Thursday, April 7, 2016

Pasco Co FL sheriff Chris Nocco violates a court order not to harass registrants suing his goons in court then denies it

Some registrants decided to sue the county over residency restriction laws, so this corrupt piece of trash sent out his goons to harass the registrants to dissuade them from continuing with the lawsuit, even AFTER a judge warned them not to. This pig should be held in contempt of court. 

Lawyer suing Pasco County wants Sheriff Chris Nocco held in contempt; sheriff calls allegations "baseless"
Josh Solomon, Times Staff Writer
Tuesday, April 5, 2016 4:47pm

An attorney wants a judge to find Pasco Sheriff Chris Nocco in contempt of a court order protecting sex offenders who are suing the county from being harassed by Nocco's deputies.

The contempt motion was filed by defense attorney Patrick Leduc on Tuesday, one day after a deputy visited one of the sex offenders who joined Leduc's lawsuit. The attorney called the deputy's visit "intimidation" that amounted to "a threat."

Nocco said the allegations are "completely baseless." The Pasco County Sheriff's Office says it was just doing its job, routinely checking on sex offenders who are on probation.

Leduc is suing the county on behalf of three sex offenders to overturn a 2015 ordinance that severely restricts where certain newly classified sex offenders can live in Pasco County.

The attorney's latest motion asks a judge to hold Nocco in contempt for violating an order issued March 30 that barred county personnel, including sheriff's deputies, from contacting the sex offenders suing the county or offering them legal advice.

The protective order was issued last week after Leduc complained that two deputies visited a sex offender on March 15 and tried to dissuade him from joining the lawsuit.

Leduc asserts in his latest motion that patrol Deputy Peter Collazo violated the protective order on Monday. The deputy visited Scott Wright, 42, a sex offender and plaintiff in the lawsuit against the county.

"We are going to be seeing you a lot more often based on recent events," the deputy told Wright, according to Leduc's contempt motion.

However, sheriff's spokesman Kevin Doll said the deputy never mentioned the lawsuit or the county ordinance during his visit. Patrol deputies like Collazo routinely conduct checks on probationers and sex offenders.

Luke Lirot, an attorney hired by Pasco County to defend the ordinance, said the judge's order does not prevent deputies from doing police work, such as monitoring sex offenders.

"So, any conversation that does not discuss the case," Lirot said, "even one including pointed frivolities or harsh statements of opinion, would not violate the order as I read it."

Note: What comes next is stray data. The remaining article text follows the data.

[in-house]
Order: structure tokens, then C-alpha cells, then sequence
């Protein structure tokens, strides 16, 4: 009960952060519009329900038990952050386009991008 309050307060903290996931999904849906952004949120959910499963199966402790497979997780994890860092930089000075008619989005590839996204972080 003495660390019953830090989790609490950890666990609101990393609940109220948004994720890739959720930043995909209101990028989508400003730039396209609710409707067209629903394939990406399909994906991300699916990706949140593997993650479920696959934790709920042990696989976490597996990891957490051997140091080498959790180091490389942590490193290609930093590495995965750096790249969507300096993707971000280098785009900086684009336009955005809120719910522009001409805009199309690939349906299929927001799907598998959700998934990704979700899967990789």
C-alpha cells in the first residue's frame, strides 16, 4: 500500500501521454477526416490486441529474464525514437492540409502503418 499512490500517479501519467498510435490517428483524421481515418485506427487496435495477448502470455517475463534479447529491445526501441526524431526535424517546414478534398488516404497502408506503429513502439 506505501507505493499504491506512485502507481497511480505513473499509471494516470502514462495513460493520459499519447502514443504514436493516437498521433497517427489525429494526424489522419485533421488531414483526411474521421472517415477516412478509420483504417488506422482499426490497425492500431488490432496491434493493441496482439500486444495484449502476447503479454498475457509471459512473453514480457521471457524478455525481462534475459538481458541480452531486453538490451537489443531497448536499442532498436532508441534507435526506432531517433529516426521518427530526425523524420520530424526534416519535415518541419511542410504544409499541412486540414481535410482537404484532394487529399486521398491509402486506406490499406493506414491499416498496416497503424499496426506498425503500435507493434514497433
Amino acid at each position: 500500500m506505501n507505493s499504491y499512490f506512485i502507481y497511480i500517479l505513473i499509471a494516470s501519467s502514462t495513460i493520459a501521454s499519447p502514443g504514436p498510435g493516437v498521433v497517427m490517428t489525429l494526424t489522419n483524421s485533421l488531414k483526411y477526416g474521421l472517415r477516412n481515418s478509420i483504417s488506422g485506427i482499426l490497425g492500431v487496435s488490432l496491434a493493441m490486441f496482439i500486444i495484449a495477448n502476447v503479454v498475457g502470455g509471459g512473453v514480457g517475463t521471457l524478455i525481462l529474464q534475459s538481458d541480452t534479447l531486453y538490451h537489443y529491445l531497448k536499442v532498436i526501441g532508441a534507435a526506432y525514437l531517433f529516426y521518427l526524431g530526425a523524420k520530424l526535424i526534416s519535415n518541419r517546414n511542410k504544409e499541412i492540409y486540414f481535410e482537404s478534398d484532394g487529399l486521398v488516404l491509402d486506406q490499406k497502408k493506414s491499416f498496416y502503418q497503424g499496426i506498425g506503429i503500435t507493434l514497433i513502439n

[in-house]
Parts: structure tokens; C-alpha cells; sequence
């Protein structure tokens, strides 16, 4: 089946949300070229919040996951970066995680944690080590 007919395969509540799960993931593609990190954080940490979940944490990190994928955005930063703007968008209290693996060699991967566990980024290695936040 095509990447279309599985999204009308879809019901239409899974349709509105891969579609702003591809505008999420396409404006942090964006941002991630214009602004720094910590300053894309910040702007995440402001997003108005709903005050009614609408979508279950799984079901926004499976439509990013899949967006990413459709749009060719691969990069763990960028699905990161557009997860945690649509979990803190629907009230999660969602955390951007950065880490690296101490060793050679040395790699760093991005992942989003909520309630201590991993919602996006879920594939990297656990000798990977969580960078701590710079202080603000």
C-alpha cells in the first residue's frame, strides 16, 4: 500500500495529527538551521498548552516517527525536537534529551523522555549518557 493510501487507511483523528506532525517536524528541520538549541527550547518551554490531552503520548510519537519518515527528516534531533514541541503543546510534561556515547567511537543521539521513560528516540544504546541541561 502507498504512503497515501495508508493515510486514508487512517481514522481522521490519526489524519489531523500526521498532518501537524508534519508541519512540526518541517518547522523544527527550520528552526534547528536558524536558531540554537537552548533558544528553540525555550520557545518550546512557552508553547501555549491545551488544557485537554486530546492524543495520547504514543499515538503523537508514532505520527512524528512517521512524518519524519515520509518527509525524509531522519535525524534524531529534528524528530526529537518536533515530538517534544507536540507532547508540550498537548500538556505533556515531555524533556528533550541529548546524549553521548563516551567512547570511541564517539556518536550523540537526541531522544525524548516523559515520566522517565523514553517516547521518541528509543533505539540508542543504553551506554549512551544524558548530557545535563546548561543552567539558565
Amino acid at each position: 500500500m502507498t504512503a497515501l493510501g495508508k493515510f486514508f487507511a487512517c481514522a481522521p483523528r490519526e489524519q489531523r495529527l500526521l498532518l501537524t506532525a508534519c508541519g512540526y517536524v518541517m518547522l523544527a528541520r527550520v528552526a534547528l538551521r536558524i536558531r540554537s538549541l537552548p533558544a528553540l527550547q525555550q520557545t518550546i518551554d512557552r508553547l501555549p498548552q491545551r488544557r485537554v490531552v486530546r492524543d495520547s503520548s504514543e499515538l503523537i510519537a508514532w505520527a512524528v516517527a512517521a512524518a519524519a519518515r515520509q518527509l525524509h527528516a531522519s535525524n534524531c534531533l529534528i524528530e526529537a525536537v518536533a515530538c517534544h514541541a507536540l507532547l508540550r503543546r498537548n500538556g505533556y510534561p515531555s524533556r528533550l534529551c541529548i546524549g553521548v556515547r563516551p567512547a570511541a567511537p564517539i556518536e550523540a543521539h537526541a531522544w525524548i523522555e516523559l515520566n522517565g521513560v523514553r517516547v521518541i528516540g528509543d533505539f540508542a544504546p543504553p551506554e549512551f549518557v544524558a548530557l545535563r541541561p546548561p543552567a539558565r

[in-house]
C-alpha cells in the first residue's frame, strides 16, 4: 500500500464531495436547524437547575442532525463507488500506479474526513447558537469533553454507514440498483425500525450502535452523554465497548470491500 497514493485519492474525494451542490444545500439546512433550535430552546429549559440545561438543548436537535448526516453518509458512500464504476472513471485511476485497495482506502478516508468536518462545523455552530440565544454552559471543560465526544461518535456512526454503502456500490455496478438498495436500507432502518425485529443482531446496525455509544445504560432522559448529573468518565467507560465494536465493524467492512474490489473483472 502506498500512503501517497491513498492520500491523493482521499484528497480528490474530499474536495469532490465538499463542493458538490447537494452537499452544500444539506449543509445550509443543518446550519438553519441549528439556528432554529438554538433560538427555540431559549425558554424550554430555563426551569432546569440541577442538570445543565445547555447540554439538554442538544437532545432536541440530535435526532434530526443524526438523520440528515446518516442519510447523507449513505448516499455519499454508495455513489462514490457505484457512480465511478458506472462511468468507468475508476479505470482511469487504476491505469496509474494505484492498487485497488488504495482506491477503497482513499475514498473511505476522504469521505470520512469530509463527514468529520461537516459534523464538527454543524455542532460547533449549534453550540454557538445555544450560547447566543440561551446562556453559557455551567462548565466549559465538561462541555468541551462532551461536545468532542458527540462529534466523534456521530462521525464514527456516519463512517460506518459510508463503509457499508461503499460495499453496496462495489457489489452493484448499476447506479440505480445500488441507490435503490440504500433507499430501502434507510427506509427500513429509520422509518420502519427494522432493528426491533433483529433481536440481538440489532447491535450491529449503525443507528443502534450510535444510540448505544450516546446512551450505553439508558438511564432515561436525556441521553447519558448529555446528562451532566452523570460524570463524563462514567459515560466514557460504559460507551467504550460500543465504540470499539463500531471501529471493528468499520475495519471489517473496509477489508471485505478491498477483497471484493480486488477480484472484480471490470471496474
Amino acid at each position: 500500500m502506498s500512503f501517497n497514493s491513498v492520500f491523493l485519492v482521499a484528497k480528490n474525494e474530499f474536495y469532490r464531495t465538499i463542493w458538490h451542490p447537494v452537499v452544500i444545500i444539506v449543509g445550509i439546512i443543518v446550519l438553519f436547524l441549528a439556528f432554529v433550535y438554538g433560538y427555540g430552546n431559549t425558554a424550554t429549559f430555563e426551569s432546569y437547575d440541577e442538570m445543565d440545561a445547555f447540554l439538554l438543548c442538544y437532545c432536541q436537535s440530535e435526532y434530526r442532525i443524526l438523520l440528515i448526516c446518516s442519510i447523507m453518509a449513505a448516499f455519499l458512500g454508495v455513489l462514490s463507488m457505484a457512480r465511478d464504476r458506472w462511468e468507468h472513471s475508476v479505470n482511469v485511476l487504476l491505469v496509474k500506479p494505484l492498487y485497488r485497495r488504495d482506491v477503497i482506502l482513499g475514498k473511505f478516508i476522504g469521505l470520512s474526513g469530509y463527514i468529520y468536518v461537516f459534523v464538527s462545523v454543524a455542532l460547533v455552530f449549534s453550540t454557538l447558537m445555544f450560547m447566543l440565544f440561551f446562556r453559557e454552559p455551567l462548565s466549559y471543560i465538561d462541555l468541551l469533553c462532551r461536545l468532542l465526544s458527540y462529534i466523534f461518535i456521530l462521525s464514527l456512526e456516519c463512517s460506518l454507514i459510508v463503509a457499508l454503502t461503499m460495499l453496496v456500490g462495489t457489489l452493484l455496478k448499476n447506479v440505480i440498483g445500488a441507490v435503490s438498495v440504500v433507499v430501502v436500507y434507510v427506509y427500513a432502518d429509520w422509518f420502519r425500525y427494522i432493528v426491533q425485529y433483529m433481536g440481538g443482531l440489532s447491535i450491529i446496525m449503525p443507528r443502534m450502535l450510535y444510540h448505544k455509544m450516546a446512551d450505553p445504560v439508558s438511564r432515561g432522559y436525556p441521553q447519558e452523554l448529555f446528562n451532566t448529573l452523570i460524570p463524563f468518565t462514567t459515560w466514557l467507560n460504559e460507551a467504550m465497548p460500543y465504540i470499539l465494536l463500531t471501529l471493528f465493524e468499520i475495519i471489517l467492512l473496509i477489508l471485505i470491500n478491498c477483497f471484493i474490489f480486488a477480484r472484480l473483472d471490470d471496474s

The Sheriff's Office sent footage from Collazo's body camera to the Tampa Bay Times to show that the deputy did nothing out of line.

The video shows Collazo walk up to Wright's house and ask to see his driver's license.

"I don't know if anybody's told your or not," Collazo told Wright, "they're having patrol deputies now step up a little bit and make more contact."

In the video, Wright said his most recent visit from a deputy took place a month ago.

"I don't mind," Wright told the deputy. "The only thing I ask of you guys is … just be cool with my kids."

"There's been a lot of unfortunate situations that have occurred that have prompted this," Collazo told Wright, then specifically referred to two incidents: when John Jonchuck threw his 5-year-old daughter, Pheobe, off the approach to the Sunshine Skyway bridge in January 2015; and when 11-year-old Janiya Thomas was found dead in a padlocked freezer in Bradenton in October. Neither incident, however, involved sex offenders.

Doll said the Sheriff's Office has gone above and beyond what the state requires to check on sex offenders.

"The worst thing that can happen is for something horrible to happen because of a lack of supervision," Doll said.

The deputy and Wright spoke for about four minutes, then shook hands. Leduc's motion said the deputy spent 15 minutes with his client.

Leduc is suing Pasco to challenge the constitutionality of a new ordinance that prohibits certain sex offenders from living within 2,500 feet of schools, child care facilities, parks, playgrounds and libraries. It's more than twice as restrictive as the state's 1,000-foot limit.

Lawyer suing Pasco County wants Sheriff Chris Nocco held in contempt; sheriff calls allegations "baseless" 04/05/16 [Last modified: Tuesday, April 5, 2016 9:53pm] 

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